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Getting Involved In Archery, Altering Streambeds
California Outdoors 12-27-23
Archery 1227
Dozens of archers prepare to fire arrows in a school archery tournament. NASP Program Photo

Archery in Schools

Q: How do I get my child involved in a school archery program?

A: If the school your child attends does not offer archery as either a physical education activity or an elective class, contacting CDFW can get that process started.

The California National Archery in the Schools Program (CalNASP) is administered by CDFW in consultation with the California Department of Education. Nearly 400 schools in California offer archery instruction and competition, involving students from fourth through 12th grade.

Archery in schools is an excellent opportunity for students to be part of a team sport and is equally available to kids in urban or rural settings. The sport promotes participation and doesn’t discourage based on gender or size or experience, with roughly two thirds of school archery participants being first time archers.

To start CalNASP, a school must confirm that target archery is covered under the school district’s general liability policy. Start-up equipment costs roughly $3,200 and funding options are available for qualifying campuses through the CDFW NASP Equipment Grant program. There is no annual cost to schools once accepted into NASP.

Please contact for information on bringing archery to your school.


Streambed Alteration

Q: With the possibility of another above average rainy season, can I redirect a rising stream that’s threatening my home or property?

A: It’s a good time to address this issue. Projects that can affect rivers, streams and lakes may require notifying CDFW. Those projects may include vegetation removal, road crossings and flood control channels. The best advice is contacting CDFW early to begin discussions on work that might be anticipated. Fish and Game Code section 1602 requires that any entity (person, state, local government agency or public utility) to notify CDFW if a project would substantially obstruct or divert the natural flow of any river, stream or lake or substantially change or use material from the bed, bank or channel. Under normal circumstances, a lake or streambed alteration agreement from CDFW may be required before beginning such work.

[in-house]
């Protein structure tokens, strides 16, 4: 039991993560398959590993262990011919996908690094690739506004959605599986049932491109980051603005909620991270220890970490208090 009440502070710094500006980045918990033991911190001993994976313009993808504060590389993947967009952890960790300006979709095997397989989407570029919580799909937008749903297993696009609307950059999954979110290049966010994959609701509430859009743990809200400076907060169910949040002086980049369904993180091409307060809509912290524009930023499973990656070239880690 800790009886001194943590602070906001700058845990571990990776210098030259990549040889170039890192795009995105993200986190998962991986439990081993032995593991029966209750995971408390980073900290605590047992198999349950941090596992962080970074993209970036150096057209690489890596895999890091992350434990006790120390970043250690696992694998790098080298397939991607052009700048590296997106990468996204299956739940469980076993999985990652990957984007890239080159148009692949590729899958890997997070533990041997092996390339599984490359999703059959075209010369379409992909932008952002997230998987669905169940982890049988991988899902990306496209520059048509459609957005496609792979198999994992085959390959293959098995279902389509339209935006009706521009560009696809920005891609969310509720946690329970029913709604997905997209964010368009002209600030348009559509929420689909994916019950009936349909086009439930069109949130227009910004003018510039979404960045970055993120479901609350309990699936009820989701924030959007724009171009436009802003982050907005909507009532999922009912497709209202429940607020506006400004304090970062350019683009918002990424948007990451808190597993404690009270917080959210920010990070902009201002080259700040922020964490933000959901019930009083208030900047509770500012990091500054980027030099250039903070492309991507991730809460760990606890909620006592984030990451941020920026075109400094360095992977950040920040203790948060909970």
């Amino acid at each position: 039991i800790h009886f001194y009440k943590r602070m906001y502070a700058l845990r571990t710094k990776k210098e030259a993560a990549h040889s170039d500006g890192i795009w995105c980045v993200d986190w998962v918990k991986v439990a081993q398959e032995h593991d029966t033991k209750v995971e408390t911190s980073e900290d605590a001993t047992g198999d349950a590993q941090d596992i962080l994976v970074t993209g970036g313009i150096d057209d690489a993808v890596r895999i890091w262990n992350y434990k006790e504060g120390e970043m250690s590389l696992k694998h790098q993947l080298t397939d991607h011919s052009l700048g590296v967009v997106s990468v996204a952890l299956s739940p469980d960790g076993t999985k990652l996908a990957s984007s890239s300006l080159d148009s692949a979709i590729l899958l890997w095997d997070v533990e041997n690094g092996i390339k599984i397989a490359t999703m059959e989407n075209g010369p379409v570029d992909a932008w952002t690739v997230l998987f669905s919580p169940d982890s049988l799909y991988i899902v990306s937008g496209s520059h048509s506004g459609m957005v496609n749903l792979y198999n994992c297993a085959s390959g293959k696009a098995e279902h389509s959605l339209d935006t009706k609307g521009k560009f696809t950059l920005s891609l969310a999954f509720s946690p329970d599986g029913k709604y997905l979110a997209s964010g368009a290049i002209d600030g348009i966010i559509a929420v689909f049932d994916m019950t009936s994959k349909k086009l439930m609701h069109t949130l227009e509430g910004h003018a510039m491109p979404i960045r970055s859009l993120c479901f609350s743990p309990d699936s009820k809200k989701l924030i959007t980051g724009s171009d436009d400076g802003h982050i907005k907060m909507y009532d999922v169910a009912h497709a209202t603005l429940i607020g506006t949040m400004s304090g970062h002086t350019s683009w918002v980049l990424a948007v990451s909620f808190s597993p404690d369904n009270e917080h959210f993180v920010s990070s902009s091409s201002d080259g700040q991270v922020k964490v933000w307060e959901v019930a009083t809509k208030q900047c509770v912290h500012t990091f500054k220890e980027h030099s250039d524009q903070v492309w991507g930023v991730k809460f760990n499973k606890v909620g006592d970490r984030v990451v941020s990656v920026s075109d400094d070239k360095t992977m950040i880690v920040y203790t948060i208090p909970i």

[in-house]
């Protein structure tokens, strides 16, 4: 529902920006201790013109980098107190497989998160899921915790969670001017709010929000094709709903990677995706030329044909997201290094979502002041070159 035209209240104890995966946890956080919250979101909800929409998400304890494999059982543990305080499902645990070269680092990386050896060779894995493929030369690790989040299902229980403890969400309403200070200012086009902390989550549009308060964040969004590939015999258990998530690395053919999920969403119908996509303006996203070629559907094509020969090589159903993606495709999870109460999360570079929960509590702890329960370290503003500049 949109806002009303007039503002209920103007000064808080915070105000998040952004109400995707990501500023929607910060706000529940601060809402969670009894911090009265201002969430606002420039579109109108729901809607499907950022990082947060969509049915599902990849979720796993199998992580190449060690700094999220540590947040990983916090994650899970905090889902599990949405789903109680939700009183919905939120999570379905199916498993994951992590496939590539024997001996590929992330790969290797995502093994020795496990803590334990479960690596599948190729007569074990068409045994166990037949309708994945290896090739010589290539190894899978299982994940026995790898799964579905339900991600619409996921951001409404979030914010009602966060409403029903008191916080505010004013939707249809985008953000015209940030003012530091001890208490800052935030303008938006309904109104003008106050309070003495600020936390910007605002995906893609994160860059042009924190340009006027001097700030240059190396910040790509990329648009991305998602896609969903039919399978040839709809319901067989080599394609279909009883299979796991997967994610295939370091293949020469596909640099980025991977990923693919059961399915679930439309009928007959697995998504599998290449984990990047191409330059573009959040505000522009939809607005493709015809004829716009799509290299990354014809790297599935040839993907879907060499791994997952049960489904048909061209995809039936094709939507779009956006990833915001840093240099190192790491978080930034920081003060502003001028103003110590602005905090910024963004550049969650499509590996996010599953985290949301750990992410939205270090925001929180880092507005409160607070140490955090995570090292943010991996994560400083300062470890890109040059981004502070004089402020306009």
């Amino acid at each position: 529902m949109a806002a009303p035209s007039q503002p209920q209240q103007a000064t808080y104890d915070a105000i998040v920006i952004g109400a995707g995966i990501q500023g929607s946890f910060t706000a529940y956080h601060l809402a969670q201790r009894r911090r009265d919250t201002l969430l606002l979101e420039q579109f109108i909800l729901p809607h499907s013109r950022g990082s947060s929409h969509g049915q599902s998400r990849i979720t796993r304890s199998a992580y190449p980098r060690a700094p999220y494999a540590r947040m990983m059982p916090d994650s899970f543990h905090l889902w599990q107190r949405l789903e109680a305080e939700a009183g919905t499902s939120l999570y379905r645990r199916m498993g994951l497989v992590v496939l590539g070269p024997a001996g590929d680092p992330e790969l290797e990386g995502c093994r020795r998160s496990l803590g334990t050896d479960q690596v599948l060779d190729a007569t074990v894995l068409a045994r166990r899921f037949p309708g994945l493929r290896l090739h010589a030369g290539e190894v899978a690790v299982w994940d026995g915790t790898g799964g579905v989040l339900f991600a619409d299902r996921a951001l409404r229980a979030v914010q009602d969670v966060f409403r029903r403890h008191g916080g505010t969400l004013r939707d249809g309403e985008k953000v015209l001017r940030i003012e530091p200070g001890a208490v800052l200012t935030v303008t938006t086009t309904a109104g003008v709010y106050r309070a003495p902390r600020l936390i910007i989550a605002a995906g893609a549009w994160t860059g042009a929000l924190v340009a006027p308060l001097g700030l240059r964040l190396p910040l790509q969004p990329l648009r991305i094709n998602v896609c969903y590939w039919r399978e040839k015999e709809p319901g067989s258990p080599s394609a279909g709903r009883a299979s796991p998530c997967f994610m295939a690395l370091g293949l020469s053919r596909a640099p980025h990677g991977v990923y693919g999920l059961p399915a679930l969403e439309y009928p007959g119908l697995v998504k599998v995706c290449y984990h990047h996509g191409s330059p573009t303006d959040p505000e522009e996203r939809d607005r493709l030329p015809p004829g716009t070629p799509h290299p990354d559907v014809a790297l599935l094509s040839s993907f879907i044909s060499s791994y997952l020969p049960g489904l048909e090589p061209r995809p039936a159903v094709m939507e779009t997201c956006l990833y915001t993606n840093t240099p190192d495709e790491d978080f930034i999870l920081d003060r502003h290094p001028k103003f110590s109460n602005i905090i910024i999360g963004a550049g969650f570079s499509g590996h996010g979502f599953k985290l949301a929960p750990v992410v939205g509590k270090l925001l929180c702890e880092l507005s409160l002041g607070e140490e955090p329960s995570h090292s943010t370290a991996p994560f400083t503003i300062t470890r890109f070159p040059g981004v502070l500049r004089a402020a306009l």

Advance notification is not required for immediate emergency work necessary to protect life or property, under Fish and Game Code section 1610. Although, CDFW must be notified in writing within 14 days after the beginning of that work. Emergency means “a sudden, unexpected occurrence involving a clear and imminent danger, demanding immediate action to prevent the loss of, or damage to, life, health, property or essential public services.” If possible, consult CDFW before beginning emergency work, which may help staff identify ways to minimize impacts to resources, while addressing emergency needs.

A map of the CDFW regional offices with links to contact information is available at CDFW appreciates your cooperation in conserving California’s fish, wildlife and plant resources.


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